If you get arrested for driving under the influence in Pennsylvania, you might be wondering what your options are. For example, are you required to take a chemical test? What happens if you refuse testing for your blood alcohol content? Due to the varying state laws about implied consent, this can be a confusing topic for many people.
According to Pennsylvania law, you must consent to a chemical test after your arrest or risk suspension of your driver’s license. Do not confuse this with field sobriety tests, which you have the right to refuse without penalty.
The type of law requiring you to take a chemical test for drunk driving is an implied consent law. Under this law, the police officer must have a reasonable cause for believing you are driving while drunk. Then, the police officer must lawfully arrest you before asking you to take the test. Upon lawful arrest, you are considered to automatically give consent to the test.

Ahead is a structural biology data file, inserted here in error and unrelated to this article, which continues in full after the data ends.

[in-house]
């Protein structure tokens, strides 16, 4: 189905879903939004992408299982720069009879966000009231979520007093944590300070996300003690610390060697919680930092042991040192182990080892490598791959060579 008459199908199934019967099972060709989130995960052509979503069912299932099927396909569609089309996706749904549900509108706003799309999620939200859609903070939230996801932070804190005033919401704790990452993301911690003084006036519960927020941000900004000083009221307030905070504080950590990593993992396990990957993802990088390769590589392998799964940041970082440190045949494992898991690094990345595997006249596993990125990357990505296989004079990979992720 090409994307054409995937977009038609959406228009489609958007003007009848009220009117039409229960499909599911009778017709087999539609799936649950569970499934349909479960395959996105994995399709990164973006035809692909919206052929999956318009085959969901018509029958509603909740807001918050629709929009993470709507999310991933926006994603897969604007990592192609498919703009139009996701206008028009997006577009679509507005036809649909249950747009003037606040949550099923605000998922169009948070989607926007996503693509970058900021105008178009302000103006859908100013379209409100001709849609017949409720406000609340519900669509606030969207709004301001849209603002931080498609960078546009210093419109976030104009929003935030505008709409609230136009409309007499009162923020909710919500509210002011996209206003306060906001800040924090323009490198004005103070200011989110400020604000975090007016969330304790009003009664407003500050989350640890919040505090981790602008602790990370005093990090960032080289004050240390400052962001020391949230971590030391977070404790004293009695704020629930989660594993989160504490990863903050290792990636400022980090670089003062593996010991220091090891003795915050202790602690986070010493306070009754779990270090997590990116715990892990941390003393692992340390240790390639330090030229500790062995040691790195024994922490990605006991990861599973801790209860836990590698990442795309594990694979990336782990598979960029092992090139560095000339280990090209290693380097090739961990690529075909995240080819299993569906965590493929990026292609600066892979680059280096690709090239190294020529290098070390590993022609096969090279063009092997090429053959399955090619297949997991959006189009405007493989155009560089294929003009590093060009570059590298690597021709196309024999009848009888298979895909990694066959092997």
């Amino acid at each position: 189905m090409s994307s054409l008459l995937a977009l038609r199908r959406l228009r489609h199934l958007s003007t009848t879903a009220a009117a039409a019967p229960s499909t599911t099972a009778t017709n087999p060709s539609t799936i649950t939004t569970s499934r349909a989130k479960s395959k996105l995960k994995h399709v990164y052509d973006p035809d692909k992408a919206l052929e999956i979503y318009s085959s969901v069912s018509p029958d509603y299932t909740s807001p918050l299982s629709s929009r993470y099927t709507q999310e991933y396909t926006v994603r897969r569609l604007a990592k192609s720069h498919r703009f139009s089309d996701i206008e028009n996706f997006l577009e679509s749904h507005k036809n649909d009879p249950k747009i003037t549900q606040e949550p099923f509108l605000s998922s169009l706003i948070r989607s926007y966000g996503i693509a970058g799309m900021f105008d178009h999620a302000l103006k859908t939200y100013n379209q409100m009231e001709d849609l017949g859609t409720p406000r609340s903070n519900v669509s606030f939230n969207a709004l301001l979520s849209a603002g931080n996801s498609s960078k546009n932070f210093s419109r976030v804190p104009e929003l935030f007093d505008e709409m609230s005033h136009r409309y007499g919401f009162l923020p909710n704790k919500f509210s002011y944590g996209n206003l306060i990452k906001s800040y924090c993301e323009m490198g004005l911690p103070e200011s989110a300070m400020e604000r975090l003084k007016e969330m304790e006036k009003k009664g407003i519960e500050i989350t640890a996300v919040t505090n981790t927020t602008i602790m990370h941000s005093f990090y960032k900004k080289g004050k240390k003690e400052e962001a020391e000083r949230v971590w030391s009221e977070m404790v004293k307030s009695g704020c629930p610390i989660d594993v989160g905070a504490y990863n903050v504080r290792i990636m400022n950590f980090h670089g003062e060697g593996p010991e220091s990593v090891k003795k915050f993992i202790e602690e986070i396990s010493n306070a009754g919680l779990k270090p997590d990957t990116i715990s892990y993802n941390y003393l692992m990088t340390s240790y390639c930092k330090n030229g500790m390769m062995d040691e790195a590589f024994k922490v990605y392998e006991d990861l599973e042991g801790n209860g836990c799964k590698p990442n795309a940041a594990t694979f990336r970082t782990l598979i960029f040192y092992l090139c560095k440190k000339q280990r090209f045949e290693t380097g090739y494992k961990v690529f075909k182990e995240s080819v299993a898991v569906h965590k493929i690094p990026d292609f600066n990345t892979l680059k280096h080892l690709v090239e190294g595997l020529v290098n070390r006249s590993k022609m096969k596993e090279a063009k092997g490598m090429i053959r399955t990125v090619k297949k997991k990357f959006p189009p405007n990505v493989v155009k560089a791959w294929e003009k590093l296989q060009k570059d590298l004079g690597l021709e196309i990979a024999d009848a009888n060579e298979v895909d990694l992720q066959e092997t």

Refusing the test
After the police arrest you and ask you to take a chemical test, the officer should inform you of the consequences of refusing the test. Here are the potential penalties:
- First offense: License suspension of one year
- Second offense: License suspension of 18 months
- Third offense: License suspension of 18 months
If you later receive a DUI conviction, however, you may face additional criminal penalties.
What you should do
Refusing to take the test does not guarantee the avoidance of a DUI conviction. For this reason, it usually does not benefit Pennsylvania drivers to refuse to take a test after an arrest. Regardless of whether you refuse or not, you should speak to an attorney about your case. If you refuse the test, you have the right to challenge your license suspension. If you take the test, you might have the ability to reduce or drop charges.